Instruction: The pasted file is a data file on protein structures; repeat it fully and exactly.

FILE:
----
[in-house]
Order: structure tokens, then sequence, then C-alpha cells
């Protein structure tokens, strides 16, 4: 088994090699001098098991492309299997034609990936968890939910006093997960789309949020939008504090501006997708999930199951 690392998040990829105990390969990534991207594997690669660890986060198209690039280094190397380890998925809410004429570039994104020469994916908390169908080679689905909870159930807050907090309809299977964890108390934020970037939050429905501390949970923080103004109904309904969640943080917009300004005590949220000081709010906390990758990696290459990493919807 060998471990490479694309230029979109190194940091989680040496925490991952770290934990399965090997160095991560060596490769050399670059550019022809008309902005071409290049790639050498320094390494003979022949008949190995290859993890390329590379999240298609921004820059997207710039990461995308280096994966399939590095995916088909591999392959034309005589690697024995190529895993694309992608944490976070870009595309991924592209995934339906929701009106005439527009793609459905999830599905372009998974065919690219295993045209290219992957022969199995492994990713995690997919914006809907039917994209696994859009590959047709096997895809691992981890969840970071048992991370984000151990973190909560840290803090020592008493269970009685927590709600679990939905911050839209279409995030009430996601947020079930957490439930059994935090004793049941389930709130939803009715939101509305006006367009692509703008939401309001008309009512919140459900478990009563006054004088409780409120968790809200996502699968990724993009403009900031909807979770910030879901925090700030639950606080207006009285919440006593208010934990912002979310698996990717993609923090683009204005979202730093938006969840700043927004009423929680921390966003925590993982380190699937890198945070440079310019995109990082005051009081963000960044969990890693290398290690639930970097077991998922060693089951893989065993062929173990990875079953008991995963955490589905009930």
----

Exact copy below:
[in-house]
Order: structure tokens, then sequence, then C-alpha cells
């Protein structure tokens, strides 16, 4: 088994090699001098098991492309299997034609990936968890939910006093997960789309949020939008504090501006997708999930199951 690392998040990829105990390969990534991207594997690669660890986060198209690039280094190397380890998925809410004429570039994104020469994916908390169908080679689905909870159930807050907090309809299977964890108390934020970037939050429905501390949970923080103004109904309904969640943080917009300004005590949220000081709010906390990758990696290459990493919807 060998471990490479694309230029979109190194940091989680040496925490991952770290934990399965090997160095991560060596490769050399670059550019022809008309902005071409290049790639050498320094390494003979022949008949190995290859993890390329590379999240298609921004820059997207710039990461995308280096994966399939590095995916088909591999392959034309005589690697024995190529895993694309992608944490976070870009595309991924592209995934339906929701009106005439527009793609459905999830599905372009998974065919690219295993045209290219992957022969199995492994990713995690997919914006809907039917994209696994859009590959047709096997895809691992981890969840970071048992991370984000151990973190909560840290803090020592008493269970009685927590709600679990939905911050839209279409995030009430996601947020079930957490439930059994935090004793049941389930709130939803009715939101509305006006367009692509703008939401309001008309009512919140459900478990009563006054004088409780409120968790809200996502699968990724993009403009900031909807979770910030879901925090700030639950606080207006009285919440006593208010934990912002979310698996990717993609923090683009204005979202730093938006969840700043927004009423929680921390966003925590993982380190699937890198945070440079310019995109990082005051009081963000960044969990890693290398290690639930970097077991998922060693089951893989065993062929173990990875079953008991995963955490589905009930």